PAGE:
Over the past two days, news stories of the “Momo Challenge” have been rapidly spreading through the media. This has led to much misinformation, unclear understanding and concerned parents, professionals and teachers as well as frightened children. On Wednesday, February 27th, reports of this “challenge” were seen in many media news stories and by forwarded posts on Facebook, Instagram and other social media. By Thursday February 28th 2019, students in schools were talking about it and scared by the image attached to this story.
Suicide is the 2nd leading cause of death for youth 10-24 and the numbers are rising. You may have recently heard of the Netflix series “13 Reasons Why”. If you have or haven’t, please read this article linked below.
I have worked very hard to work towards suicide prevention in a responsible way following the common sense guidelines by experts and expert organizations. 13 Reasons Why almost follows the exact opposite of all of those recommendations.
I’ve talked with many kids that have been watching it. I’ve started asking what the overall message they got from it was. One of the kids said “All people who commit suicide were bullied.” This is a concerning message received. In my opinion it was very irresponsible for Netflix to not do it’s homework and develop this show. Even more concerning is that they chose to release it in the peak of suicide season. The spring, for an unknown reason, is the time of the year where there are the highest suicide rates.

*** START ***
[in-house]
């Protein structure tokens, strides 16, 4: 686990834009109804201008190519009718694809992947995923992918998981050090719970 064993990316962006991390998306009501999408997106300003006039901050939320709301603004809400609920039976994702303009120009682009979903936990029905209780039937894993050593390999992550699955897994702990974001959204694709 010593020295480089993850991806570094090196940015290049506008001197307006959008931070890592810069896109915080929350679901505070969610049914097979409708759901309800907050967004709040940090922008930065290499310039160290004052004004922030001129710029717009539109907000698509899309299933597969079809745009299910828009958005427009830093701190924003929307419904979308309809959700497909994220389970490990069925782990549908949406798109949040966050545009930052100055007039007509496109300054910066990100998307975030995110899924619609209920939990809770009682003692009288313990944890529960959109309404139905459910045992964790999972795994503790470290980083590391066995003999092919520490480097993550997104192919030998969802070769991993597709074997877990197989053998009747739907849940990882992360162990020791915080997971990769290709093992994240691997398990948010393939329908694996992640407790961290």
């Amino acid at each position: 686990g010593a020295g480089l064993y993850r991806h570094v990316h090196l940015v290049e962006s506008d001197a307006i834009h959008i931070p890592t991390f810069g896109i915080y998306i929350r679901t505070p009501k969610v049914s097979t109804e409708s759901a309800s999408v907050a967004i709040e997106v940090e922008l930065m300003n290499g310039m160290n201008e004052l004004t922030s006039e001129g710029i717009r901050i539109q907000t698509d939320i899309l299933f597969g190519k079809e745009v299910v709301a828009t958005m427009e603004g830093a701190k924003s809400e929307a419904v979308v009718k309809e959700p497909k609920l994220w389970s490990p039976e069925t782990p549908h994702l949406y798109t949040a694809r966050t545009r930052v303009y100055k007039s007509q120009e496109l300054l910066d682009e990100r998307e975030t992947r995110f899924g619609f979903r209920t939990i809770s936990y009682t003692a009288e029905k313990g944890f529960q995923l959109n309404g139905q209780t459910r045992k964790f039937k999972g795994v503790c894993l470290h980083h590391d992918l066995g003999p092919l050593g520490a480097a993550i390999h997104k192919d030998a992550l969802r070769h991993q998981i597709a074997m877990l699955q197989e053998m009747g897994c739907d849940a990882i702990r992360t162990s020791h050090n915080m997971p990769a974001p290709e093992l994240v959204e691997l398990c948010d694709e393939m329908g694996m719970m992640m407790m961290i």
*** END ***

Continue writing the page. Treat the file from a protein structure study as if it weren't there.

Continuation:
Releasing this on March 31st was not well thought out. If your child is watching this please see the Resource Guide below for talking points about the show that will help you help them understand that suicide is not a guaranteed result of bullying and that others should not be blamed for suicide as depicted in the show.
I’ve started to watch this myself and am not finished with it yet, but as a mental health professional for over 20 years, it very much concerns me and disappoints me with the message that those not in the mental health field are leaving with our youth.
Here is our Resource Guide for issues surrounding this issue:
Founder, Shape the Sky
WASHINGTON (Observer-Reporter Newsroom) – “’I downloaded the app because I thought it was a place to work on photos, but when I started looking around I realized it had blogs and places where people socialized,’ Klingensmith said. ‘When I began reading, I came across postings by some young people, they were sharing things that they should have been talking to their parents about, it seemed to me, or asking for professional help. It troubled me and I deleted the app but couldn’t help thinking about it.’”
ALTOONA (WTAJ News) – “Licensed counselor, Ryan Klingensmith runs workshops and counseling sessions for parents and children. Ryan wants parents to understand the ins and outs of social media so they can recognize potential issues or habits that can arise in children.”
PITTSBURGH (Newsradio 1020 KDKA) – “Ryan Klingensmith, a public speaker, will speak at an internet safety seminar May 31 to make parents aware of social media misuse and take action in keeping children safe online. At the seminar, Klingensmith will speak of app reviews, cell phone use, social media use/misuse, setting expectations and discussing ways to talk to young people about wise uses of their devices.”
ALTOONA (Altoona Mirror) – “Ryan Klingensmith, founder of Shape The Sky — a network of concerned parents, educators and clinicians — spoke at the Altoona Area Junior High School Auditorium. One grandfather in the crowd of about 50 admitted: ‘I’m so far out of the loop, I don’t even know what I learned.’”
NORTH HILLS (Trib Total Media) – “Ryan Klingensmith says the tricky thing about parenting in the digital age is that there is no way today’s parents and caregivers can base their approach to guiding children through social media on how they were raised.”
WESTMORELAND (Trib Total Media) – “‘Teenagers may have more apps on their smartphones than parents can name, but parents must learn enough about social media to teach them how to use it safely,’ a social media expert said on Thursday.”